Two new EU Regulations concerning medical devices and in vitro diagnostic medical devices entered into force on 25 May 2017. Regulation (EU) 2017/745 (MDR) will eventually repeal and replace the Medical Device Directive and Directive 90/385/EEC and will apply from 26 May 2020. See our article in Synapse for further details.
Though the definition of "medical device" in the MDR is a little different from that in the MDD, the intention of the manufacturer remains a key element to the determination of whether a product will qualify as a medical device under the new regime.
The MDR also introduces a new classification rule that applies to standalone software (Rule 11 in Annex VIII), which provides:
"Software intended to provide information which is used to take decisions with diagnosis or therapeutic purposes is classified as class IIa, except if such decisions have an impact that may cause:
Software intended to monitor physiological processes is classified as class IIa, except if it is intended for monitoring of vital physiological parameters, where the nature of variations of those parameters is such that it could result in immediate danger to the patient, in which case it is classified as class IIb. All other software is classified as class I."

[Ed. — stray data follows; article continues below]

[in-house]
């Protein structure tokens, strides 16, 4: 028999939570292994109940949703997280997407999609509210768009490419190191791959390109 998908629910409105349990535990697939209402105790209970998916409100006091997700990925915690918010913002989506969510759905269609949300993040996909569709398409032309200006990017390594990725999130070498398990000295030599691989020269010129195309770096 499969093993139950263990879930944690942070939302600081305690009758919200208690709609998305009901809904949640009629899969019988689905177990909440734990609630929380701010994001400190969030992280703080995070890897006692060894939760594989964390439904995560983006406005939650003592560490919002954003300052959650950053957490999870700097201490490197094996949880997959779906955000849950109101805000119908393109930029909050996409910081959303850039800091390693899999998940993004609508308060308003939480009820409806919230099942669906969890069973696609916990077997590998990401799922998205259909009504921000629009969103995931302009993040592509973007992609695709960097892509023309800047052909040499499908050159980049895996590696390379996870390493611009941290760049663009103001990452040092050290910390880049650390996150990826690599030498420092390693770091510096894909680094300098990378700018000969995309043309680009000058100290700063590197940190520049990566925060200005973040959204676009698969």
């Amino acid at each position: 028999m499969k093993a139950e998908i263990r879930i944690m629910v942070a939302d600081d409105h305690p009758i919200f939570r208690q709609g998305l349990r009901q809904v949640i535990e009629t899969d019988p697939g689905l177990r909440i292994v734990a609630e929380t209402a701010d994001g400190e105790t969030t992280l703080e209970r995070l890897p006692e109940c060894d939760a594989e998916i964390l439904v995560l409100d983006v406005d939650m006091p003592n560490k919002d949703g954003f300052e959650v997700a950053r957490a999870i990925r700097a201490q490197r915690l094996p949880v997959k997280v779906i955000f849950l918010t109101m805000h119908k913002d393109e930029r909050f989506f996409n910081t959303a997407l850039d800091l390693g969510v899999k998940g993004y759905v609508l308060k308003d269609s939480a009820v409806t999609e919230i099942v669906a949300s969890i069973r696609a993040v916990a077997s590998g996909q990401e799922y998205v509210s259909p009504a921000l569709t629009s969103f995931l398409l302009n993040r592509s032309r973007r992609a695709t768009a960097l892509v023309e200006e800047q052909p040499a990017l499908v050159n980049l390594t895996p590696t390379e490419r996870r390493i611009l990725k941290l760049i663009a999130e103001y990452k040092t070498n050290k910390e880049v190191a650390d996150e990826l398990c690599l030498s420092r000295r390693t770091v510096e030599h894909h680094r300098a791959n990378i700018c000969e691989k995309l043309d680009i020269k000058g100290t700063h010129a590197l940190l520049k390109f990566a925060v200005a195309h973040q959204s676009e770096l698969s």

Rule 11 is ambiguous as to its interpretation and application. According to the MDR, if several rules or sub-rules apply to the same device based on its intended purpose, the strictest rule and sub-rule resulting in the higher classification applies. This could give rise a situation where a device might be classified as a Class I medical device under the MDD, but classified in a higher class under the MDR.